Support can include mentoring by your firm’s top rainmaker, continuing legal education, networking, financial management or computer courses. Consider a personal organization or career coach, additional administrative help, or if the issue is burnout, a vacation or a short sabbatical. Meet regularly with the partner to assess progress and discuss possible obstacles. Try to be flexible and patient as you mentor an underperforming partner.
When is it time to leave?
It is important to know when to cut your losses. Not every underperforming partner is capable of — or interested in — making the necessary changes. If the partner exhibits little progress or commitment to change after a predetermined period, it is probably time to change the partner’s role or to part ways from the firm. In such situations, make sure the partner’s transition is handled sensitively.
Passive techniques, such as reducing partners’ shares until they are forced to quit, can be as detrimental as aggressive ones, such as terminating them on short notice. Both can damage firm morale and your reputation with clients, staff and prospective hires. Also, unless partners are guilty of misconduct, you owe formerly trusted colleagues courtesy and respect.
Terminating a partner is a tough decision, but it is in your firm’s best interest to move forward with productive partners. Taking action sooner rather than later will result in less damage to your firm’s profitability, morale and relationships.
Signing on the Dotted Line
Due diligence for law firm mergers
Law firm merger activity dropped sharply in the wake of the COVID-19 outbreak but some struggling firms are reassessing the strategy as a possible life preserver. The pandemic economy makes comprehensive due diligence more important than ever when evaluating potential arrangements. Before signing on the dotted line, both sides need assurance that the numbers add up and no problems are bubbling below sight.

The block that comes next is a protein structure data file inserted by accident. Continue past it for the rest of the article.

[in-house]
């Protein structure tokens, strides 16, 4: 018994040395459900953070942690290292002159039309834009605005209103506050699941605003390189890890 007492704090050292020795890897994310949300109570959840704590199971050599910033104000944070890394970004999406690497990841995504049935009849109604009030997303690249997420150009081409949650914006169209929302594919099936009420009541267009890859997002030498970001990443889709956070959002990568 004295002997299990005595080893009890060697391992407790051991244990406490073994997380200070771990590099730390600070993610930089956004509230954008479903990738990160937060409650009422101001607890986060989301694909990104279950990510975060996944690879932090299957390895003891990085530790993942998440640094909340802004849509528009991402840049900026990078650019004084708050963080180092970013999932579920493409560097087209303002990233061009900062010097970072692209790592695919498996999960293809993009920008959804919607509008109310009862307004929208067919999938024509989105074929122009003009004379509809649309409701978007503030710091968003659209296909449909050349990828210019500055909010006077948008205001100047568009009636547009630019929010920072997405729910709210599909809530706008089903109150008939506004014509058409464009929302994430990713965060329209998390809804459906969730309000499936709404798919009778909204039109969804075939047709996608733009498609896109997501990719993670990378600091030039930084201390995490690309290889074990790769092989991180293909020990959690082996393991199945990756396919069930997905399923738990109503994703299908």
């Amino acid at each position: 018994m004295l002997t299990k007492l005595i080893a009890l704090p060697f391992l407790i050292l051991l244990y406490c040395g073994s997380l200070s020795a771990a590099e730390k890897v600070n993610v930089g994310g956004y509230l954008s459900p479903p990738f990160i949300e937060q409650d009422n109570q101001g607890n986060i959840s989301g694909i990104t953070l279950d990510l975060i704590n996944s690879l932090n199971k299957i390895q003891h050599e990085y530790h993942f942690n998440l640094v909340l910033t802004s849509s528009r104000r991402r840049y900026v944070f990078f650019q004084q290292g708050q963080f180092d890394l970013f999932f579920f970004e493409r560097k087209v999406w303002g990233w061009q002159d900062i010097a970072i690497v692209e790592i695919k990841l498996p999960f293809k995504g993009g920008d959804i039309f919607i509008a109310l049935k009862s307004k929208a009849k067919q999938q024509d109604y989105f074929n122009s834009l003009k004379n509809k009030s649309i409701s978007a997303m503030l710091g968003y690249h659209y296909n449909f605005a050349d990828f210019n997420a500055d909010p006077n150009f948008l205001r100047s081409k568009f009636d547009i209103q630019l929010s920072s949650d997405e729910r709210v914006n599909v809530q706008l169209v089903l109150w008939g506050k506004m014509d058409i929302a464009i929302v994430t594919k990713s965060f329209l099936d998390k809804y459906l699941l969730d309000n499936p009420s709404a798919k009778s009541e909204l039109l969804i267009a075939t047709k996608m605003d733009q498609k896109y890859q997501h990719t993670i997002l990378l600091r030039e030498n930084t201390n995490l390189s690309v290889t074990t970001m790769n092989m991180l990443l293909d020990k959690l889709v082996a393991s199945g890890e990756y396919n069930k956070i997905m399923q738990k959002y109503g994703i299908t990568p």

Not surprisingly, the primary emphasis of due diligence is on financial issues. To flush out risks, work with merger and acquisition advisors to hone in on the following:
- Financial Statements
Start by reviewing the other firm’s financial statements for at least the prior two years. While reviewing, give extra care and attention to its general ledgers, accounts receivables and payables, work-in-progress, notes payable, fixed assets, depreciation schedules and nonrecurring income and expenses. Gathering this information will help you estimate the value of the other firm’s net assets. You can use this information to determine the price and terms of a transaction.
The other firm should provide projections on partner buyout costs, impending retirement expenses over the next five to ten years, client retention and billing rates. If not included, request additional information on the assumptions used to form the basis for those projections so that you can determine whether they are reasonable.
- Tax History
Review several years of federal and state income tax returns. Sales and use taxes and commercial rent tax also warrant examination.
Consider both on- and off-balance sheet items, including outstanding liens, unfunded retirement obligations, unpaid tax liabilities, deferred compensation, pending litigation and other contingent liabilities. Look beyond the facts and figures for potential underlying problems.
- Malpractice Claims